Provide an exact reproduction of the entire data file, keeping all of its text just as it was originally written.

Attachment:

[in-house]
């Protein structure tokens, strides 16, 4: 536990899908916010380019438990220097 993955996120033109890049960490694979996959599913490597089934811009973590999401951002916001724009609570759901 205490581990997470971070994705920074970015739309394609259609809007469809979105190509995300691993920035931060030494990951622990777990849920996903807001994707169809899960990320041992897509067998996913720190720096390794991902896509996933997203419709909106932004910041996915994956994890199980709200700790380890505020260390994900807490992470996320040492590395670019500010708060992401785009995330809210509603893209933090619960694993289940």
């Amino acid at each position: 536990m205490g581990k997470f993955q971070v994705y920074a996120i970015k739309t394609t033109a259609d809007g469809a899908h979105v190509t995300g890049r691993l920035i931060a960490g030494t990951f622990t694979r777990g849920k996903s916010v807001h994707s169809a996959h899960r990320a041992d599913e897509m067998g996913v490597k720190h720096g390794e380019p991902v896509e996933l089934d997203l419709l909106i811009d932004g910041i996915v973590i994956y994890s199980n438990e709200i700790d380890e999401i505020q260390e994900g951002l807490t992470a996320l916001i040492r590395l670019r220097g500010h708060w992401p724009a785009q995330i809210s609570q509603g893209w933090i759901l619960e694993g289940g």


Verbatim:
[in-house]
């Protein structure tokens, strides 16, 4: 536990899908916010380019438990220097 993955996120033109890049960490694979996959599913490597089934811009973590999401951002916001724009609570759901 205490581990997470971070994705920074970015739309394609259609809007469809979105190509995300691993920035931060030494990951622990777990849920996903807001994707169809899960990320041992897509067998996913720190720096390794991902896509996933997203419709909106932004910041996915994956994890199980709200700790380890505020260390994900807490992470996320040492590395670019500010708060992401785009995330809210509603893209933090619960694993289940």
């Amino acid at each position: 536990m205490g581990k997470f993955q971070v994705y920074a996120i970015k739309t394609t033109a259609d809007g469809a899908h979105v190509t995300g890049r691993l920035i931060a960490g030494t990951f622990t694979r777990g849920k996903s916010v807001h994707s169809a996959h899960r990320a041992d599913e897509m067998g996913v490597k720190h720096g390794e380019p991902v896509e996933l089934d997203l419709l909106i811009d932004g910041i996915v973590i994956y994890s199980n438990e709200i700790d380890e999401i505020q260390e994900g951002l807490t992470a996320l916001i040492r590395l670019r220097g500010h708060w992401p724009a785009q995330i809210s609570q509603g893209w933090i759901l619960e694993g289940g």